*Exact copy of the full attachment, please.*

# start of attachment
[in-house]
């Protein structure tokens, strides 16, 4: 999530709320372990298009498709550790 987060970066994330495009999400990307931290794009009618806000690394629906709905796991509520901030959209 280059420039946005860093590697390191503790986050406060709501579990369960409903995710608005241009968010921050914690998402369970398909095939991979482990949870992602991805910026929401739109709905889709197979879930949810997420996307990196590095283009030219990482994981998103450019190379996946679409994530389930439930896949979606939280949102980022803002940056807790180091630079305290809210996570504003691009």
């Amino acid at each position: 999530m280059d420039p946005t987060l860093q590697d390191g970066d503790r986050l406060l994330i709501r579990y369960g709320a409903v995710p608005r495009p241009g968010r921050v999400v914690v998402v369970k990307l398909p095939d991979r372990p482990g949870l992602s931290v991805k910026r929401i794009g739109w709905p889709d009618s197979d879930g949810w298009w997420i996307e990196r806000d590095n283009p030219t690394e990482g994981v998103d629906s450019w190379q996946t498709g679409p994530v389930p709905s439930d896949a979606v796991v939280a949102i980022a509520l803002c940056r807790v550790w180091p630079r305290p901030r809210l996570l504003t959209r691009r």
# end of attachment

[in-house]
């Protein structure tokens, strides 16, 4: 999530709320372990298009498709550790 987060970066994330495009999400990307931290794009009618806000690394629906709905796991509520901030959209 280059420039946005860093590697390191503790986050406060709501579990369960409903995710608005241009968010921050914690998402369970398909095939991979482990949870992602991805910026929401739109709905889709197979879930949810997420996307990196590095283009030219990482994981998103450019190379996946679409994530389930439930896949979606939280949102980022803002940056807790180091630079305290809210996570504003691009």
């Amino acid at each position: 999530m280059d420039p946005t987060l860093q590697d390191g970066d503790r986050l406060l994330i709501r579990y369960g709320a409903v995710p608005r495009p241009g968010r921050v999400v914690v998402v369970k990307l398909p095939d991979r372990p482990g949870l992602s931290v991805k910026r929401i794009g739109w709905p889709d009618s197979d879930g949810w298009w997420i996307e990196r806000d590095n283009p030219t690394e990482g994981v998103d629906s450019w190379q996946t498709g679409p994530v389930p709905s439930d896949a979606v796991v939280a949102i980022a509520l803002c940056r807790v550790w180091p630079r305290p901030r809210l996570l504003t959209r691009r």